Aspirin inhibits platelet function independent of the acetylation of ciclo-oxygenase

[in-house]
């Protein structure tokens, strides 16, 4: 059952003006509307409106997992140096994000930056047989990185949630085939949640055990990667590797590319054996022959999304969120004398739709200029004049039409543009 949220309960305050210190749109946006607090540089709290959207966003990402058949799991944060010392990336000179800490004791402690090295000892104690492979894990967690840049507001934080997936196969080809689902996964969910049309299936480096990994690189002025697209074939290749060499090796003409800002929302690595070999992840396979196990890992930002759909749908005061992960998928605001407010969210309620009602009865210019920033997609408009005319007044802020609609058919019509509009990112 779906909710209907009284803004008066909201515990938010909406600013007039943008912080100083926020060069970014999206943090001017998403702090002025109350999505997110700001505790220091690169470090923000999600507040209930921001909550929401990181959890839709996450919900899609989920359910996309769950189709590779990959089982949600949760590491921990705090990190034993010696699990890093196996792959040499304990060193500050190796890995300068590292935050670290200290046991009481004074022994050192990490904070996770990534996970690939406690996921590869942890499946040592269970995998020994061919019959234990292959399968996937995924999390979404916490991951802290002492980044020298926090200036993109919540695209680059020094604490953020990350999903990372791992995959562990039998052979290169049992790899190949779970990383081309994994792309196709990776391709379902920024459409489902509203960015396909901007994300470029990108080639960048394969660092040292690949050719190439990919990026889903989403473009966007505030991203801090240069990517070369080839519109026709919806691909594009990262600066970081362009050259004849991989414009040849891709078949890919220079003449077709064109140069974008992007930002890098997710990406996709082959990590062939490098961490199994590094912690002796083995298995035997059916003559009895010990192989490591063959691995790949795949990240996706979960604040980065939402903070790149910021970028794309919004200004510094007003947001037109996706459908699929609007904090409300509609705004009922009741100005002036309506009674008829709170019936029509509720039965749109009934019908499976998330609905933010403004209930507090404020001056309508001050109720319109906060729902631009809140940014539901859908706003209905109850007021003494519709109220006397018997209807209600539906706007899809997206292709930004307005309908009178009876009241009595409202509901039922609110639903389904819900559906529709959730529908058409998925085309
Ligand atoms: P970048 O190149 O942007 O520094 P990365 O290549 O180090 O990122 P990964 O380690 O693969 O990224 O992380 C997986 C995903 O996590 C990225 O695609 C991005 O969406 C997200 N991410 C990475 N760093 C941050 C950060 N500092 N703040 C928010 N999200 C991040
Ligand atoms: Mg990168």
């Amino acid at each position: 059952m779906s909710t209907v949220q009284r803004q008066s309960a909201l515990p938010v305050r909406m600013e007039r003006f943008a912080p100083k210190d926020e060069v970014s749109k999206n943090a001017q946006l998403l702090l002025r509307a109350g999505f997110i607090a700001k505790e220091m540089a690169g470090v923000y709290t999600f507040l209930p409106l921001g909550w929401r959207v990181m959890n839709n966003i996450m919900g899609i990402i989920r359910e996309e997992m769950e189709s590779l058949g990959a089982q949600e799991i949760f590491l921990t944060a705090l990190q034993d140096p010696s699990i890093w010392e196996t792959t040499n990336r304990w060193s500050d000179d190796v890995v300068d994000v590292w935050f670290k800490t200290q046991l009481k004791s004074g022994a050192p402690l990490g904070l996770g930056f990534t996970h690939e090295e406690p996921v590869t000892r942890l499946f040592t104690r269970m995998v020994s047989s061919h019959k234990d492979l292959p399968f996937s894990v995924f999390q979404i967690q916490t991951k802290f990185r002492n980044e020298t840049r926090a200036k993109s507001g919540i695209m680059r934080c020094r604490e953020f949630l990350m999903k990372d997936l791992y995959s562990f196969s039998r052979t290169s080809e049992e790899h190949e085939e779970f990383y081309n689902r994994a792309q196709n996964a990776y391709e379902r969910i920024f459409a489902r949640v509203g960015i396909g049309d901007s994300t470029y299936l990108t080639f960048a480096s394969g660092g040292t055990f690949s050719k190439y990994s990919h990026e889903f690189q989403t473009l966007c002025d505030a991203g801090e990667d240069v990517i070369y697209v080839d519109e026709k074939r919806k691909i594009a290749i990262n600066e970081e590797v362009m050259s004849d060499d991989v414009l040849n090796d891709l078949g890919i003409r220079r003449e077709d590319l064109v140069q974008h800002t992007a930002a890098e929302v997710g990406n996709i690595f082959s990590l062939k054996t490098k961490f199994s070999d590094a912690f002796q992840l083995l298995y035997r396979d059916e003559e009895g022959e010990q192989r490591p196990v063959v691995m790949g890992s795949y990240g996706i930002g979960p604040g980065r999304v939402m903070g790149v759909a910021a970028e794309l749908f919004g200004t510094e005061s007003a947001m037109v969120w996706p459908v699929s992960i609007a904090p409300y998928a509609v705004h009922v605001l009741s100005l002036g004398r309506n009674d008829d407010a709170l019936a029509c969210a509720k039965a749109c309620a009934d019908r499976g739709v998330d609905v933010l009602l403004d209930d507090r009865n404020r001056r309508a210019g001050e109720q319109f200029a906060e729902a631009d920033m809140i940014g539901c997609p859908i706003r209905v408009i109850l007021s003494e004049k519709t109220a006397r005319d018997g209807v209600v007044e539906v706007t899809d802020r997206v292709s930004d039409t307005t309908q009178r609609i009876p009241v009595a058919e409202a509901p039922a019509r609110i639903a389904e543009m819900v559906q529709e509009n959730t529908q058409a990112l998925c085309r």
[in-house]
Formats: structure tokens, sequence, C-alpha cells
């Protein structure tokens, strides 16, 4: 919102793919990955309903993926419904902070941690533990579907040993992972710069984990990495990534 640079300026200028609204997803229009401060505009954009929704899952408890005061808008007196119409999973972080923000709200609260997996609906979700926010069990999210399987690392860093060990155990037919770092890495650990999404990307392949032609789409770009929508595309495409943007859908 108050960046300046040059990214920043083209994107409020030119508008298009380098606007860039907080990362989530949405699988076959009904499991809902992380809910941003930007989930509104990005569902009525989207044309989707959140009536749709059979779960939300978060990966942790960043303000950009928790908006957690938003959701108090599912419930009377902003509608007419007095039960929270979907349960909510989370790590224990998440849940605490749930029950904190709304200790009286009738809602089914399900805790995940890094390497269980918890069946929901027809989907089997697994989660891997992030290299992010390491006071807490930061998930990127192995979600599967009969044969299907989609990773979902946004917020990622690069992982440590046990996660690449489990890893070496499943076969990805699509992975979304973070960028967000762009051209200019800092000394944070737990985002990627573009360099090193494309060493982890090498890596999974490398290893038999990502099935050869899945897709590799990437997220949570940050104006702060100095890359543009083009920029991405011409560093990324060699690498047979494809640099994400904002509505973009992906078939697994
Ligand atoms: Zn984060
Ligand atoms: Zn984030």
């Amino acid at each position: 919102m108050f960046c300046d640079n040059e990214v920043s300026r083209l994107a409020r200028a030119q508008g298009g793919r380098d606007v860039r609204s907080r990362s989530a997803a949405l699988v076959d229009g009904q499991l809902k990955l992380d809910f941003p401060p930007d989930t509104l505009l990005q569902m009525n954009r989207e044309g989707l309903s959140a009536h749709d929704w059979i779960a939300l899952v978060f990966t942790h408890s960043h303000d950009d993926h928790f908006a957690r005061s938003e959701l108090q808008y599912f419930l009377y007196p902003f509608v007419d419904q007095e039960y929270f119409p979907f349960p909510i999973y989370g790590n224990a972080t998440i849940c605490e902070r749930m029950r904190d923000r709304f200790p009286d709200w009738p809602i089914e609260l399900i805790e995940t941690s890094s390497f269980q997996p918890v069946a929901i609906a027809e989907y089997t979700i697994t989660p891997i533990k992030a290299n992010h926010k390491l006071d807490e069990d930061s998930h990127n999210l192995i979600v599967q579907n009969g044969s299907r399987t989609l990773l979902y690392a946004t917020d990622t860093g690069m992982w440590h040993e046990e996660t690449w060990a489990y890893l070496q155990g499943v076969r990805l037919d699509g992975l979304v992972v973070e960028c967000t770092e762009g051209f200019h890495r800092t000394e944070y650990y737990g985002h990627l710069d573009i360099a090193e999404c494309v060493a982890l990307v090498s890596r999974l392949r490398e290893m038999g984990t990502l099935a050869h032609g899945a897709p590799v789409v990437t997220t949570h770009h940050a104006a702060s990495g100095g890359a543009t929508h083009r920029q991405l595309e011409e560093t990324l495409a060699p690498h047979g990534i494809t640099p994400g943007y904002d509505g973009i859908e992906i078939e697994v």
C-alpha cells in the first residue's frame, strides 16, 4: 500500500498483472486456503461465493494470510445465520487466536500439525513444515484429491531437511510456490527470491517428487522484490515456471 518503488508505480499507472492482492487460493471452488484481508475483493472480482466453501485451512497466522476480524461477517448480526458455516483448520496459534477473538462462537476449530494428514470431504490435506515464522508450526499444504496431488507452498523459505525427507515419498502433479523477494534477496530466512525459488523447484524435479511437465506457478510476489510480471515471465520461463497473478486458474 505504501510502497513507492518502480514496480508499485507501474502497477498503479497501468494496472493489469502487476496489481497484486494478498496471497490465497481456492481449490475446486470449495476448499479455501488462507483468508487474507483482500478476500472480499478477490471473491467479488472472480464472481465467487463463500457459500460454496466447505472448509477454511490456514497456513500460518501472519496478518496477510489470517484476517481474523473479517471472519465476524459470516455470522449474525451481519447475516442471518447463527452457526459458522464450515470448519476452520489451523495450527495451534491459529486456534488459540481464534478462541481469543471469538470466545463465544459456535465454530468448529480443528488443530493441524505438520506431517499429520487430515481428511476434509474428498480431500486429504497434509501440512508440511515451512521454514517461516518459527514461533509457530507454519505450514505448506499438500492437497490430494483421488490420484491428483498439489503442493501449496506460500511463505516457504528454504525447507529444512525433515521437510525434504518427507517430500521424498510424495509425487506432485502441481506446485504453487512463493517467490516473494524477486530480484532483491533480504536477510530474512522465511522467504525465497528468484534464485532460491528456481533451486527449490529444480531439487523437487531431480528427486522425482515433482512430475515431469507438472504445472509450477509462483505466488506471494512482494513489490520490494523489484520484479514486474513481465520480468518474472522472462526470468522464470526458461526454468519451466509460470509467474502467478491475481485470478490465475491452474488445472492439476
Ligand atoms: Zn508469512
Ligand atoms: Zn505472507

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Aspirin inhibits platelet function and prevents thrombosis in some clinical situations. This antithrombotic effect is attributed to the irreversible inhibition of platelet thromboxane A2 synthesis, an effect which is achieved by a low dose of aspirin. There is some evidence that higher doses of aspirin may have additional antithrombotic effects. To test this possibility, we measured the effect of high and low dose aspirin on hemostasis in vivo and platelet function ex vivo in the rabbit. Both carotid arteries were isolated. One was replaced with a 2 cm piece of polyethylene tubing and the other was left intact. The prosthetic and intact vessels were then punctured with a needle and the time take for bleeding from each to cease was measured. Aspirin (3 and 100 mg/kg given 1 or 20 hours before hand) had no effect on the bleeding from the intact vessel, but prolonged the bleeding time in the prosthetic vessel in a dose-related manner. Washed platelets obtained from the 100 mg/kg-treated rabbits were less responsive to collagen and thrombin than platelets obtained from the 3 mg/kg-treated rabbits which in turn, were less responsive than control platelets. This additional effect of aspirin on platelet function was not due to the further inhibition of platelet thromboxane A2 release nor to further inhibition of the platelet release phenomenon. It is suggested that the enhanced effect of high dose aspirin on haemostasis from the arterial prosthesis is related to the second platelet inhibiting effect of aspirin.
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